A paving stone is to be laid in tribute to a soldier originally from Rishton, who was awarded the Victoria Cross for his outstanding bravery during the First World War.
The commemorative paving stone is set to be laid at Rishton War Memorial at 11am on 21st August, in tribute to Hardy Falconer Parsons VC, a local hero of the First World War.
Hardy, a Rishton lad, was just 20 years old, and a temporary second lieutenant in the 14th (Service) Battalion, The Gloucestershire Regiment, British Army, during the First World War. On 20/21st August 1917 near Epehy, France, during a night attack by the enemy on his bombing post, the bombers holding the post were forced back, but Second Lieutenant Parsons remained at his post. Single-handed and although severely burnt by liquid fire, he continued to hold up the enemy with bombs until severely wounded. Second Lieutenant Parsons died of his wounds and was awarded the Victoria Cross, the highest and most prestigious award for gallantry in the face of the enemy that can be awarded to British and Commonwealth forces.
Hardy was born in Rishton on 13th June 1897, the son of Reverend James Ash Parsons and Henrietta Parsons, of Leysian Mission, City Road, London. He was buried at Villers-Faucon Communal Cemetery, France.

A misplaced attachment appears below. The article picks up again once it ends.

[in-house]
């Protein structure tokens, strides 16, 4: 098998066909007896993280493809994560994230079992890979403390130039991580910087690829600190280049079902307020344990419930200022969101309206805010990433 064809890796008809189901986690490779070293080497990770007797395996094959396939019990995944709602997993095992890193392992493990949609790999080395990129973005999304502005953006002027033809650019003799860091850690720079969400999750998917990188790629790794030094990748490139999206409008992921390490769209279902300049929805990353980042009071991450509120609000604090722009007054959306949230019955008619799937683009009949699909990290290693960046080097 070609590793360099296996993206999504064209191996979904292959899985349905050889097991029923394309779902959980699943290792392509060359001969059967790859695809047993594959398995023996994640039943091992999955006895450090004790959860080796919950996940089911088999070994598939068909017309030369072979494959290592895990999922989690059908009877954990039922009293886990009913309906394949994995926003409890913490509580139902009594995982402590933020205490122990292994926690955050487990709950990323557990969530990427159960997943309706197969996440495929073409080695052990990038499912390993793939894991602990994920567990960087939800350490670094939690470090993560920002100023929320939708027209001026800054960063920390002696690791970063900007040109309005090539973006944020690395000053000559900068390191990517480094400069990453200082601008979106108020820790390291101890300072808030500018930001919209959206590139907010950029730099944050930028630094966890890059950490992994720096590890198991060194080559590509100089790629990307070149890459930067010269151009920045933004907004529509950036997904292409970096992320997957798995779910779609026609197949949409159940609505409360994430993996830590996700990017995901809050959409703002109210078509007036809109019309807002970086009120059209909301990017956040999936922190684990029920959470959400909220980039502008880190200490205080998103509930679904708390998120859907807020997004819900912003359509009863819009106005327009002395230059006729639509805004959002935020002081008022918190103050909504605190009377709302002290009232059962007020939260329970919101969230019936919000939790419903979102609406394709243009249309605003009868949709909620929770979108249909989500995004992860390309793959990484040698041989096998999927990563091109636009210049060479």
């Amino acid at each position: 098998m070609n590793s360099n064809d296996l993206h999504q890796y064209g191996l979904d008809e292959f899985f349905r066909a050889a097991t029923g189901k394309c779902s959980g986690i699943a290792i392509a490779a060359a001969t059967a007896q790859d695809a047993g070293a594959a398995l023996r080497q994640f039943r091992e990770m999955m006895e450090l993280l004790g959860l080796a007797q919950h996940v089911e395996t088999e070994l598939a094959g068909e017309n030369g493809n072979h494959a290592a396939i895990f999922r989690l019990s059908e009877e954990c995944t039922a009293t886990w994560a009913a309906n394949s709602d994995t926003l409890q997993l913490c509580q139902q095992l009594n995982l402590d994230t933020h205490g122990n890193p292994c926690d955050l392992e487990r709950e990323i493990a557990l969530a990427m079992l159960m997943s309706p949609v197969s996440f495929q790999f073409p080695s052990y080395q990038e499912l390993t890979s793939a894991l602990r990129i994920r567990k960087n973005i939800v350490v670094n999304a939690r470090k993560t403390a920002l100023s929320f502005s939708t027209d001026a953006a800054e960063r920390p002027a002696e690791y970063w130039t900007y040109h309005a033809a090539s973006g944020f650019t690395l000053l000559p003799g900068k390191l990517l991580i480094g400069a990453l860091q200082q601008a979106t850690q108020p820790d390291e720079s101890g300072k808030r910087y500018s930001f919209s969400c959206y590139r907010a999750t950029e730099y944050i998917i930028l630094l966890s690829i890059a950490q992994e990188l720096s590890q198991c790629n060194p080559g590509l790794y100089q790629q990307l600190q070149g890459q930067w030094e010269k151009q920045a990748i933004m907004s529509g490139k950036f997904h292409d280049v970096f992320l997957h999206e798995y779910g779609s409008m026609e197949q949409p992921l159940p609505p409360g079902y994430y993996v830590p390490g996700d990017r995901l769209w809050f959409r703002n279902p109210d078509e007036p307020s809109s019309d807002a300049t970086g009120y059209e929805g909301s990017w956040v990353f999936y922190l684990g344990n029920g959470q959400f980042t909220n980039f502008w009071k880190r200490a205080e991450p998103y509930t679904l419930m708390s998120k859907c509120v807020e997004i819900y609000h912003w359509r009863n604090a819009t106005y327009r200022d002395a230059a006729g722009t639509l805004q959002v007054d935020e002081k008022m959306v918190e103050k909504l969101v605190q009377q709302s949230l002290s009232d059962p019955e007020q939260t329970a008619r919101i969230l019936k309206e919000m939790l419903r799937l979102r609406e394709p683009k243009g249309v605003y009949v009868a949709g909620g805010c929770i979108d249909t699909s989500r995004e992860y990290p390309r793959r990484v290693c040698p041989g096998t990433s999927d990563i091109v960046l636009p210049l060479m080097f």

Cllr Ken Moss said; “Hardy was a Rishton lad, and to be awarded the Victoria Cross, as he was for his outstanding bravery and heroism during the First World War, at just twenty years old, should never be forgotten. It is right and fitting then that a paving stone memorial will be laid in Rishton, Hardy’s home town, as a lasting reminder of his immense courage and ultimate sacrifice.”
Cllr Moss added; “A short service will take place at 11am on 21st August at Rishton War Memorial to commemorate the laying of the stone and everyone is welcome to come along.”
The establishment of commemorative paving stones to honour Victoria Cross (VC) recipients in England from the Great War is part of the national First World War Centenary campaign, which will see commemorative paving stones laid at the birth places of Victoria Cross recipients of the war in towns right across the country from 2014 to 2018.